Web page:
Ormet steelworkers fight for jobs, health care

WOODSFIELD, Ohio — For eight months now, 1,300 steelworkers and their families in this rural area along the Ohio River have been courageously holding the line. In November, a bankruptcy court gave the go-ahead to Ormet Corp. to dump retirees’ health care and implement a wage-cutting package. Since then, Steelworkers Locals 5724 and 5760 have had picket lines up in an unfair labor practices strike.

“We’re fighting for our jobs and our living standards against a vicious corporate raider, for dignity for our retirees,” said Ron Blatt, Local 5724 grievance chair.

Blatt said steelworker retirees are now being forced to pay an average of $750 a month for their health care. Their contract had guaranteed them health care at no cost. “I’ve seen retirees come in here crying, not having anything left after health care is taken from their checks,” he said. “But these folks are tough. The retirees are a real backbone of our struggle.”

Ormet has brought in “around 40 or 50 scabs,” said Blatt. “That’s really pathetic. The thing we’re most proud of is that no [union member] has crossed the picket line — we’re 100 percent solid!”

Blatt said women have played a key role in the strike. One of those women leaders is Judy McCourt, a 27-year steelworker who heads the local’s Strike and Defense Committee. “Support has been tremendous, both within the local and the community,” McCourt said. She cited a petition supporting the union which was signed by every county commissioner in the surrounding seven-county area. “Folks from the community come in all the time to help. One lady from West Virginia even brought in Easter baskets for the kids.”

Rep. Ted Strickland (D-Ohio) has been especially supportive, attending union rallies and visiting the picket lines. He is fighting to get strikers unemployment compensation. Strickland is a candidate for Ohio governor in the 2006 election.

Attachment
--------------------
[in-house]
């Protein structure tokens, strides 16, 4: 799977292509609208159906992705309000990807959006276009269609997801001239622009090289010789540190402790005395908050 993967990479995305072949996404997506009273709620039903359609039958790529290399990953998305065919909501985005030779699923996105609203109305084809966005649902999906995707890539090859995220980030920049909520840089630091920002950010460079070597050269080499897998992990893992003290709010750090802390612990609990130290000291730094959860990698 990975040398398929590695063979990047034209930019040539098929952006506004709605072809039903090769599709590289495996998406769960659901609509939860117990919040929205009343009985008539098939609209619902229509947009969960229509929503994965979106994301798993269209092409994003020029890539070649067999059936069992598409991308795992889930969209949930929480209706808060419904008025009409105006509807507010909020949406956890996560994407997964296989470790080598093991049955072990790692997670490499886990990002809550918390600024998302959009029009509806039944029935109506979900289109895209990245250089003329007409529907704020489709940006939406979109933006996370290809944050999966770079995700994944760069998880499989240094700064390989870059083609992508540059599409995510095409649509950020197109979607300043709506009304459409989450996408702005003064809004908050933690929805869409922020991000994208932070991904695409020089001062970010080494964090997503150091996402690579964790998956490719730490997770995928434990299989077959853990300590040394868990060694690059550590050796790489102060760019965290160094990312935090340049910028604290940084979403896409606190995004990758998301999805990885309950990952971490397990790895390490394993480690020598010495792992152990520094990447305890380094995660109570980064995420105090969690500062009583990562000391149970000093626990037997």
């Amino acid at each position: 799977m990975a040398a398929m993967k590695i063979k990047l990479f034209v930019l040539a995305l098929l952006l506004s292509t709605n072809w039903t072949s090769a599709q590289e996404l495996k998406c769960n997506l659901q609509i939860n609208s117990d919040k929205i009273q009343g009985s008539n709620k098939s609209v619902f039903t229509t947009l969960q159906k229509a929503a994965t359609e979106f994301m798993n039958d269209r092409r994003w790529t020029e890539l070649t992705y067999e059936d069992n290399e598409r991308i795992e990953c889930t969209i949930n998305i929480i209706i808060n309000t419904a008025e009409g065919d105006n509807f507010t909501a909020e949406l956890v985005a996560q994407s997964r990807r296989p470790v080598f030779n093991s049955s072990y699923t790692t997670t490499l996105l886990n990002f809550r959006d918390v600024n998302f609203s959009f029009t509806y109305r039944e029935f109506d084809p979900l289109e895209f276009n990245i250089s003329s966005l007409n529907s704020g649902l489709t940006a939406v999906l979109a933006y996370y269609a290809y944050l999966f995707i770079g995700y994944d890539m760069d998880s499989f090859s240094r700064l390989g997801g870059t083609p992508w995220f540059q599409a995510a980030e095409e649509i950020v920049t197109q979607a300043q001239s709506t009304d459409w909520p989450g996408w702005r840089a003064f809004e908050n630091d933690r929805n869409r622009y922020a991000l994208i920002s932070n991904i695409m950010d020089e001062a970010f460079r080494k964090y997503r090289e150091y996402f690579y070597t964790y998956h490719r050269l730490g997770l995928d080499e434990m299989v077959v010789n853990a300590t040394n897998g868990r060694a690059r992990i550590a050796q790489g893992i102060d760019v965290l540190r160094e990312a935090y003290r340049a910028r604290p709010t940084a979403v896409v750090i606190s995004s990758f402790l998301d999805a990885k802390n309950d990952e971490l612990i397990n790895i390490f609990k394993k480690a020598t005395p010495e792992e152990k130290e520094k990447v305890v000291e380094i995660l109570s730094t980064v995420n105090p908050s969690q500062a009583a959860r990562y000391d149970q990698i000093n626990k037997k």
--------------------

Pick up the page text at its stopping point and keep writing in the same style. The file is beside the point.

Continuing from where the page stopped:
USW Road Warriors have put up informational pickets in Burnside, La., where Ormet has another plant. Over the past month, busloads of strikers, working with the New York City Labor Council, picketed MatlinPatterson, the global financial “advisor” specializing in “global distressed private equities” which is now running Ormet.

South African unions staged a huge rally supporting the Ormet strikers, and even picketed the school reunion of Ormet owner Mark Patterson, who is South African. “We really want to thank the South African unions,” Blatt said.

While the Ormet strikers’ morale is extremely high, “We still need help,” said McCourt. Donations can be sent to: USW, 5724 & 5780 Strike and Defense Fund, 105 Union Dr., Clairington OH 43915. Statements of support can be e-mailed to uswa5724@localnetplus.com.

Bruce Bostick (bruce@imaginenet.net), a 30-year steelworker, works on special projects for the USW.